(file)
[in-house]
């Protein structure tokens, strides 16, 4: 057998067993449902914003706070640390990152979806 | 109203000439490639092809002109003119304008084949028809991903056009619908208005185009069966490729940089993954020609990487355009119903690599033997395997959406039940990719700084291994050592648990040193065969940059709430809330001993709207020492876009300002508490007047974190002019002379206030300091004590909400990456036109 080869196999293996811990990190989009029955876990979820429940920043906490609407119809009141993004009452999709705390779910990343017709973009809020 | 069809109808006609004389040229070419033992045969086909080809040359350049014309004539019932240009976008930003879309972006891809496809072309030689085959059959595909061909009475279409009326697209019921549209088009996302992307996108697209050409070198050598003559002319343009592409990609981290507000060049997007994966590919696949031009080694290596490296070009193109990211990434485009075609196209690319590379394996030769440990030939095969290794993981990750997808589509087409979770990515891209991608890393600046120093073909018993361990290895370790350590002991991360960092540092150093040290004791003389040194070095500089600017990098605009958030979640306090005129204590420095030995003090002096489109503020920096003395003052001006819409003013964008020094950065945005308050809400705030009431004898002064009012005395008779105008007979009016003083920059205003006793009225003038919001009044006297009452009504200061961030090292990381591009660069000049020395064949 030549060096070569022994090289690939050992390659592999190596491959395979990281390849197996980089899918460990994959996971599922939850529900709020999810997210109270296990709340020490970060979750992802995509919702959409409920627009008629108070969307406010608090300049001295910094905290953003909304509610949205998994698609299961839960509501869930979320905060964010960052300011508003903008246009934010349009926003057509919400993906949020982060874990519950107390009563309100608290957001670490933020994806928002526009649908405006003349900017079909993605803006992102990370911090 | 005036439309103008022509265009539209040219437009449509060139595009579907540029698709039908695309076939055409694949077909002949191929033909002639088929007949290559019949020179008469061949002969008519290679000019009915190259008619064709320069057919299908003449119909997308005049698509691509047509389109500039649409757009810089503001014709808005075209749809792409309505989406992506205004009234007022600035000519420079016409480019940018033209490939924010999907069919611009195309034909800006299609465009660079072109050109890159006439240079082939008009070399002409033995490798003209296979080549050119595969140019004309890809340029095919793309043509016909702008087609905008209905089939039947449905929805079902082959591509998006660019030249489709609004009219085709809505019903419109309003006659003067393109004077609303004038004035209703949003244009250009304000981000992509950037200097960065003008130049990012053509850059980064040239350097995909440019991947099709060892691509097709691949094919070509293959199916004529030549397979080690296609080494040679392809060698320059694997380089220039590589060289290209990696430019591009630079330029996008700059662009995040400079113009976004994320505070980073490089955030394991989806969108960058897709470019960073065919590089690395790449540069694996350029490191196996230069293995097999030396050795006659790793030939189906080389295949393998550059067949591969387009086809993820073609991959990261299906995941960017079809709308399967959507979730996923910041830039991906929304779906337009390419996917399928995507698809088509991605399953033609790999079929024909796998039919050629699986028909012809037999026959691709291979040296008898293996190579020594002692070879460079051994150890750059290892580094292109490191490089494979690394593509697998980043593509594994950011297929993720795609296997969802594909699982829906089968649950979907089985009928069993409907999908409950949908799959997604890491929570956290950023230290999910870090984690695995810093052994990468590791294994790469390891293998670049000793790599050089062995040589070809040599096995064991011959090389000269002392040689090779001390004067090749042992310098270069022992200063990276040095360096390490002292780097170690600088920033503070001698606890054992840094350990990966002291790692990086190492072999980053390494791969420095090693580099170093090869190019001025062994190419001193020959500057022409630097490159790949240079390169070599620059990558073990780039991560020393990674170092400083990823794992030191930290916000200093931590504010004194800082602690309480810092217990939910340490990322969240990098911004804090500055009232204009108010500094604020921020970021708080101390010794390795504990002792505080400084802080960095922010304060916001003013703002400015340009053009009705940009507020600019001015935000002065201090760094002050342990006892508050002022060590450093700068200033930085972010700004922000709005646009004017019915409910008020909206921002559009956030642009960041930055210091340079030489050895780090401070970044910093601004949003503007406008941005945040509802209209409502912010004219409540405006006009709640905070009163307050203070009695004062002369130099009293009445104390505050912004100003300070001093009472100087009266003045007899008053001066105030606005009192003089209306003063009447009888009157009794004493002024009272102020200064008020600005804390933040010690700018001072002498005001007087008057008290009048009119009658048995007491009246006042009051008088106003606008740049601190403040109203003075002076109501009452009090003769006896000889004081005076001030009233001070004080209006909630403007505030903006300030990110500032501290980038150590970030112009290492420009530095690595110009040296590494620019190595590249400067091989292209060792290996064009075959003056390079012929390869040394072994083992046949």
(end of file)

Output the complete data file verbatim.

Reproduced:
[in-house]
């Protein structure tokens, strides 16, 4: 057998067993449902914003706070640390990152979806 | 109203000439490639092809002109003119304008084949028809991903056009619908208005185009069966490729940089993954020609990487355009119903690599033997395997959406039940990719700084291994050592648990040193065969940059709430809330001993709207020492876009300002508490007047974190002019002379206030300091004590909400990456036109 080869196999293996811990990190989009029955876990979820429940920043906490609407119809009141993004009452999709705390779910990343017709973009809020 | 069809109808006609004389040229070419033992045969086909080809040359350049014309004539019932240009976008930003879309972006891809496809072309030689085959059959595909061909009475279409009326697209019921549209088009996302992307996108697209050409070198050598003559002319343009592409990609981290507000060049997007994966590919696949031009080694290596490296070009193109990211990434485009075609196209690319590379394996030769440990030939095969290794993981990750997808589509087409979770990515891209991608890393600046120093073909018993361990290895370790350590002991991360960092540092150093040290004791003389040194070095500089600017990098605009958030979640306090005129204590420095030995003090002096489109503020920096003395003052001006819409003013964008020094950065945005308050809400705030009431004898002064009012005395008779105008007979009016003083920059205003006793009225003038919001009044006297009452009504200061961030090292990381591009660069000049020395064949 030549060096070569022994090289690939050992390659592999190596491959395979990281390849197996980089899918460990994959996971599922939850529900709020999810997210109270296990709340020490970060979750992802995509919702959409409920627009008629108070969307406010608090300049001295910094905290953003909304509610949205998994698609299961839960509501869930979320905060964010960052300011508003903008246009934010349009926003057509919400993906949020982060874990519950107390009563309100608290957001670490933020994806928002526009649908405006003349900017079909993605803006992102990370911090 | 005036439309103008022509265009539209040219437009449509060139595009579907540029698709039908695309076939055409694949077909002949191929033909002639088929007949290559019949020179008469061949002969008519290679000019009915190259008619064709320069057919299908003449119909997308005049698509691509047509389109500039649409757009810089503001014709808005075209749809792409309505989406992506205004009234007022600035000519420079016409480019940018033209490939924010999907069919611009195309034909800006299609465009660079072109050109890159006439240079082939008009070399002409033995490798003209296979080549050119595969140019004309890809340029095919793309043509016909702008087609905008209905089939039947449905929805079902082959591509998006660019030249489709609004009219085709809505019903419109309003006659003067393109004077609303004038004035209703949003244009250009304000981000992509950037200097960065003008130049990012053509850059980064040239350097995909440019991947099709060892691509097709691949094919070509293959199916004529030549397979080690296609080494040679392809060698320059694997380089220039590589060289290209990696430019591009630079330029996008700059662009995040400079113009976004994320505070980073490089955030394991989806969108960058897709470019960073065919590089690395790449540069694996350029490191196996230069293995097999030396050795006659790793030939189906080389295949393998550059067949591969387009086809993820073609991959990261299906995941960017079809709308399967959507979730996923910041830039991906929304779906337009390419996917399928995507698809088509991605399953033609790999079929024909796998039919050629699986028909012809037999026959691709291979040296008898293996190579020594002692070879460079051994150890750059290892580094292109490191490089494979690394593509697998980043593509594994950011297929993720795609296997969802594909699982829906089968649950979907089985009928069993409907999908409950949908799959997604890491929570956290950023230290999910870090984690695995810093052994990468590791294994790469390891293998670049000793790599050089062995040589070809040599096995064991011959090389000269002392040689090779001390004067090749042992310098270069022992200063990276040095360096390490002292780097170690600088920033503070001698606890054992840094350990990966002291790692990086190492072999980053390494791969420095090693580099170093090869190019001025062994190419001193020959500057022409630097490159790949240079390169070599620059990558073990780039991560020393990674170092400083990823794992030191930290916000200093931590504010004194800082602690309480810092217990939910340490990322969240990098911004804090500055009232204009108010500094604020921020970021708080101390010794390795504990002792505080400084802080960095922010304060916001003013703002400015340009053009009705940009507020600019001015935000002065201090760094002050342990006892508050002022060590450093700068200033930085972010700004922000709005646009004017019915409910008020909206921002559009956030642009960041930055210091340079030489050895780090401070970044910093601004949003503007406008941005945040509802209209409502912010004219409540405006006009709640905070009163307050203070009695004062002369130099009293009445104390505050912004100003300070001093009472100087009266003045007899008053001066105030606005009192003089209306003063009447009888009157009794004493002024009272102020200064008020600005804390933040010690700018001072002498005001007087008057008290009048009119009658048995007491009246006042009051008088106003606008740049601190403040109203003075002076109501009452009090003769006896000889004081005076001030009233001070004080209006909630403007505030903006300030990110500032501290980038150590970030112009290492420009530095690595110009040296590494620019190595590249400067091989292209060792290996064009075959003056390079012929390869040394072994083992046949």